Adding and linking accounts is super simple. You use the search box to enter the name or keywords related to a business you wish to add. If the company is listed in Manilla’s database, you’ll then be asked to provide login credentials so that Manilla can contact the services for you. If you’re concerned about security, be sure to check out Manilla’s Security Overview. It’s well worth the read time to understand how it works. Below is a screenshot showing how you can select financial (Household) bill services, magazine subscriptions, credit cards (Finance), and Travel & Rewards. Manilla can track magazine expiration dates (I’m renewed, WIRED!) as well as your member points and miles – keep in mind that the magazine list is a bit short right now (I’d love to track my wife’s Real Simple subscription as well as my Men’s Health – I’ve submitted them as suggested additions) but I’ve been told that Manilla is constantly adding new businesses to their database, so I expect this service to only get more useful over time.
After you’ve linked your accounts, future logins will take you to your accounts screen like the one below. I’ve edited out amounts and the last four digit account numbers that are displayed, but you can see that my electric bill is due in 14 days. I also got an email alert for that. Notice also near the top that I’ve got 3 new documents that I’ve not yet viewed (these are PDFs of a few of my bills) and two reminders.
Reminders are easy to configure. In the screenshot below, you can see that I’m configuring one for my water service that will email me every month (SMS/text message is also an option), two days prior to the date I configure. My water bill doesn’t always come in on the exact same day, but it’s close enough. Cobb County Water System is one of those that I’m trying to get added to Manilla, but in the meantime I’d like an email alert anyway. And I love that Manilla allows me to create reminder alerts even for those services that I don’t have linked to my Manilla account!
Click on the Documents option near the top of the Accounts screen (mine lists 3 new ones) and you’ll be taken to an itemized list showing you all the documents that Manilla has received on your behalf. As you can see in this next image, some are bills and some are notices, and some are statements. The small arrow to the far right of each item is a menu that when clicked allows you to mark as read, download, trash, or simply view.
Finally, click on the Reminders button near the top of the Accounts page (mine lists 2) and you’ll be taken to a screen where you can view all the alerts. If a bill is due, as is shown in the next screenshot, you can click the Pay Bill button that will open up that particular company’s website so you can pay it immediately.
Manilla offers me yet another way to reduce the clutter. Being able to monitor my bills (or at least get reminders) on my iPad or laptop is great – I choose the frequency and timing of my alerts and, in many instances, I get to take a paper bill out of the system. It’s crazy to have to say this, but there are days where my mailbox contains nothing but junk mail and I simply move it from mailbox to trashcan. (If the US Postal Service charged me $25 or $50 per year to NOT get junkmail in my box, I think they’d solve their financial problems AND reduce the trash levels going into landfills – something to consider, legislators!)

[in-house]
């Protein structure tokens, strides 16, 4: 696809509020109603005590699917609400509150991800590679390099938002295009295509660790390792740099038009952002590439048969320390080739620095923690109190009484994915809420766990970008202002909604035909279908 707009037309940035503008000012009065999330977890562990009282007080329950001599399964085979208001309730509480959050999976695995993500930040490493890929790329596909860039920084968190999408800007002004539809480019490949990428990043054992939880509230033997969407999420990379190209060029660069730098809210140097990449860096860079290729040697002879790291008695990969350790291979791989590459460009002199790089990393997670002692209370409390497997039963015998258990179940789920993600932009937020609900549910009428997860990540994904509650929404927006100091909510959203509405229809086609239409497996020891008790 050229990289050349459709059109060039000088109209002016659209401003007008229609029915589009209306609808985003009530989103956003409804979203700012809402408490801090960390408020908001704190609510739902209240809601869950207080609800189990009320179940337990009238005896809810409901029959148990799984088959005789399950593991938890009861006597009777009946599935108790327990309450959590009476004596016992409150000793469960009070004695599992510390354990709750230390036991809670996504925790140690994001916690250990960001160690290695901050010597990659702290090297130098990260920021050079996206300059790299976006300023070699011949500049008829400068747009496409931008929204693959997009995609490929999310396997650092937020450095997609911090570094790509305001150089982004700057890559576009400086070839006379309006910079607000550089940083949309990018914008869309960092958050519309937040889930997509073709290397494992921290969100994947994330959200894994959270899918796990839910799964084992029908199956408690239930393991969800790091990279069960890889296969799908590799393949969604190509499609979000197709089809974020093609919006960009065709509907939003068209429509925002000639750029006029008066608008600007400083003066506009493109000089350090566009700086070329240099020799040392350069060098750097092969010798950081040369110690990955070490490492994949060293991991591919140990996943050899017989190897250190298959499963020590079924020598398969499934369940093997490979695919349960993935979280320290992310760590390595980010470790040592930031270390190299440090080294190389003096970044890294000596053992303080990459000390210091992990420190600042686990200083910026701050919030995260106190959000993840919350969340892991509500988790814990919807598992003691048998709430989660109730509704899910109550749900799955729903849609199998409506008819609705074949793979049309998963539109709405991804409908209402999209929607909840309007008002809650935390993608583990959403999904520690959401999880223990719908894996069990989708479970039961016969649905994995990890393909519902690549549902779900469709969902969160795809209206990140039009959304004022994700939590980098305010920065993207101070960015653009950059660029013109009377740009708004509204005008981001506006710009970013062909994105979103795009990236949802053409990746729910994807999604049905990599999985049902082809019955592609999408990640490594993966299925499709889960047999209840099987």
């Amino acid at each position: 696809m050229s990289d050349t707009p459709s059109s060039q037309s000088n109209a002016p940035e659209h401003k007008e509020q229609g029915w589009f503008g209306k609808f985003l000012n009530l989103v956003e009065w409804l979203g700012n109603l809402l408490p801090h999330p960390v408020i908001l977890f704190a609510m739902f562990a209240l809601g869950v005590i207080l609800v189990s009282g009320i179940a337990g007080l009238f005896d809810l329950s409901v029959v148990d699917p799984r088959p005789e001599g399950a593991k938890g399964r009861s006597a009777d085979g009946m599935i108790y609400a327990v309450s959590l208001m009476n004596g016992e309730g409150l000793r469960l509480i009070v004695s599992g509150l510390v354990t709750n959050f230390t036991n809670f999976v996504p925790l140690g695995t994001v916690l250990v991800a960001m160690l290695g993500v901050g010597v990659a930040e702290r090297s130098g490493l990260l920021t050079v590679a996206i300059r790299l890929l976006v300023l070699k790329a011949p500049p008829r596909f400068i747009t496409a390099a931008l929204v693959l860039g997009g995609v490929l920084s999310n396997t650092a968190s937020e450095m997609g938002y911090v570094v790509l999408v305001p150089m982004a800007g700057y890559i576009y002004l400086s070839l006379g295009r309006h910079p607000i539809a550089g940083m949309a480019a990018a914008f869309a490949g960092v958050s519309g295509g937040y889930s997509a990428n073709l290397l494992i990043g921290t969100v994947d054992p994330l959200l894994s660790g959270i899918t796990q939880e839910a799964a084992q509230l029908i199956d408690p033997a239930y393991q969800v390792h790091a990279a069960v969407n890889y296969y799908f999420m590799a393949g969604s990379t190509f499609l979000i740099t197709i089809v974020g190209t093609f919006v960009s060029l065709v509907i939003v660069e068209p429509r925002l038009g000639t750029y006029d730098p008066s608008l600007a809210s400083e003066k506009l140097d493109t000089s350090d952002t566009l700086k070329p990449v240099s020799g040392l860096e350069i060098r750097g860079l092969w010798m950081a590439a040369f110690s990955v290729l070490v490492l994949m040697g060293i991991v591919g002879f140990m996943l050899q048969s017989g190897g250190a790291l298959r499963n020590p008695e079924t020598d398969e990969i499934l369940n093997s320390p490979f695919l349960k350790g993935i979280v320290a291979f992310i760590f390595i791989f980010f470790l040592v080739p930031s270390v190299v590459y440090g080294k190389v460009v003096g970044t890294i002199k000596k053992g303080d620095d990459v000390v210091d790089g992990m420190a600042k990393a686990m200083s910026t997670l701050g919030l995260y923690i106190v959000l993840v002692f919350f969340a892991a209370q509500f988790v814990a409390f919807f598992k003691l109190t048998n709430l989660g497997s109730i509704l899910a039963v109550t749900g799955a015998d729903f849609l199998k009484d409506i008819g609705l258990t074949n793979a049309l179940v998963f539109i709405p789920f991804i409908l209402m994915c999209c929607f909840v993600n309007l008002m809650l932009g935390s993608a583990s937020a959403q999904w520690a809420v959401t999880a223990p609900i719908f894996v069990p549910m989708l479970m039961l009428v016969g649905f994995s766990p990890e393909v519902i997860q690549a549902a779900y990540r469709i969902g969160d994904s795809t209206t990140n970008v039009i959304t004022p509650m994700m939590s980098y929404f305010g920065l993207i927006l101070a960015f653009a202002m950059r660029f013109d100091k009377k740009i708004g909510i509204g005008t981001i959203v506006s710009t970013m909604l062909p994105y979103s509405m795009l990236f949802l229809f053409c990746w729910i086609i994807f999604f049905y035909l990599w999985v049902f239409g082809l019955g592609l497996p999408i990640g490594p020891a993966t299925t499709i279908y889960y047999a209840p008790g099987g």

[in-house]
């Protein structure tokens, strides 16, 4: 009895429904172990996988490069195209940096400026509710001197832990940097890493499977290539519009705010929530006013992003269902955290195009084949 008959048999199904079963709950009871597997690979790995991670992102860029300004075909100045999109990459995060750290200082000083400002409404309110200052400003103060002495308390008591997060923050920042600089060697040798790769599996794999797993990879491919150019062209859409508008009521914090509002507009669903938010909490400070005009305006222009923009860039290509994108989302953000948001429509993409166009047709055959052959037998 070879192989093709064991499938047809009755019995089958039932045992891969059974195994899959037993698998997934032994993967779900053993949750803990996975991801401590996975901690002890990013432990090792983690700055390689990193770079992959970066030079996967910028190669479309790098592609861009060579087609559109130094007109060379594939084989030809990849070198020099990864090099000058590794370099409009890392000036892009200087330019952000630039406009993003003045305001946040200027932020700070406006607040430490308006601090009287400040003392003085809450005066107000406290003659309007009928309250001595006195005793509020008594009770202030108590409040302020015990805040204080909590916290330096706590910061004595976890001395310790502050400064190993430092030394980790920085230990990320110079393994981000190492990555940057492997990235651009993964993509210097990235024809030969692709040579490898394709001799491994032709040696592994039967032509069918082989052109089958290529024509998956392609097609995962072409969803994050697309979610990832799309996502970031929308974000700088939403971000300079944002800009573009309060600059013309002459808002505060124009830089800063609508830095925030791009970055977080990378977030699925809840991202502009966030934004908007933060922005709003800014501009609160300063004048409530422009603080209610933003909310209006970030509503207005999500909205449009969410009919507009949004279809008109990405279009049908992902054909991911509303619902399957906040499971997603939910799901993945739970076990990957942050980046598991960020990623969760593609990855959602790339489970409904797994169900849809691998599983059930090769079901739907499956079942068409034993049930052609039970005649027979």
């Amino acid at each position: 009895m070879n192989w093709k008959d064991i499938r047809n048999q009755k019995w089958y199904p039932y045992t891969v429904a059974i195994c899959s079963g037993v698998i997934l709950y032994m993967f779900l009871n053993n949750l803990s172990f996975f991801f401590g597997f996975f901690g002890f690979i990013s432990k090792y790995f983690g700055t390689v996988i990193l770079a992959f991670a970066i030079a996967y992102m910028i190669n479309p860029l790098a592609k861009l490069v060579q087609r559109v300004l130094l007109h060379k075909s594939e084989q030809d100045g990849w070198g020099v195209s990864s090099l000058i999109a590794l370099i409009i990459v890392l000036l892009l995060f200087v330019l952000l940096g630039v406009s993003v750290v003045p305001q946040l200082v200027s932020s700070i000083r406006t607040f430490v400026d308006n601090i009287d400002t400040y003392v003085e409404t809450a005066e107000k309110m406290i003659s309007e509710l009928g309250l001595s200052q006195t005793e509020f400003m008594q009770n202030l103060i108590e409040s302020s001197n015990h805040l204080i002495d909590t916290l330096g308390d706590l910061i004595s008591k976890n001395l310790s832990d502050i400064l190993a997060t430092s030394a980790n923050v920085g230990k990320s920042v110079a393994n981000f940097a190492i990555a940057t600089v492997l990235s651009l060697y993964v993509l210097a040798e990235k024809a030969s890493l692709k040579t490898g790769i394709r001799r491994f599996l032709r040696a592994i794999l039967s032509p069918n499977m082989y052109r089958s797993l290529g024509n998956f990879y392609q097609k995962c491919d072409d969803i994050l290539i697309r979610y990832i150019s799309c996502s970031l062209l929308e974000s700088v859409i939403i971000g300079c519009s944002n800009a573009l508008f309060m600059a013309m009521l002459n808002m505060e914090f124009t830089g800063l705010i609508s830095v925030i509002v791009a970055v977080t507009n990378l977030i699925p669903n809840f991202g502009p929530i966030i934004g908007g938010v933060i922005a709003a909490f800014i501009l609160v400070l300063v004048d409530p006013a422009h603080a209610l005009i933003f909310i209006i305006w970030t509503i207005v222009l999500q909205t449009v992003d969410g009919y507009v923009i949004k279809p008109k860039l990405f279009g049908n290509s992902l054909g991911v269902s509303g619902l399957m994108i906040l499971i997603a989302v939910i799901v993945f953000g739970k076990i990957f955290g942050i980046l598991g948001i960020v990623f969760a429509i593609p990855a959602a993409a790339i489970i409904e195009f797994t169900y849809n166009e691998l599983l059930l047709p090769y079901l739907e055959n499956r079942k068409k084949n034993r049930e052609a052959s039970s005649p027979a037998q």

Manilla is a free service – they make their money by charging a small fee to businesses that agree to provide their bills online to their customers. At present, they have over 3000 businesses signed up (again, most of the big ones are a given) and they continue to add more. I’m not a Groupon user, but Groupon fans (and similar services) will be happy to know that their Manilla accounts can also be configured to collect the coupons and offers – a nice one-stop-shop for bills and special offers. The Manilla blog is also another great place to get tips and advice on making your life easier, too – there’s some great writeups filed under Productivity, Organization, and many more. Efficiency Ninjas live for this kind of information!
As with any online service that contains personal information, I highly encourage you to create a strong password if you sign up. Even though someone can’t gain access to your bank account (because this isn’t a bill paying service), there’s no point in giving them access to your bills and statements. Create a secure password and you’ll have a great way to consolidate all your bills in one place for easy viewing and easy management… your shredder’s motor will thank you. (You ARE using a shredder, right?)
Update: I forgot to mention that the Manilla app is available for both iOS and Android in addition to the web interface.
Tomorrow: Efficiency Ninja Part 3: A Tablet, A Stylus, A Man, and a Plan
Yesterday: Efficiency Ninja Part 1: Go Paperless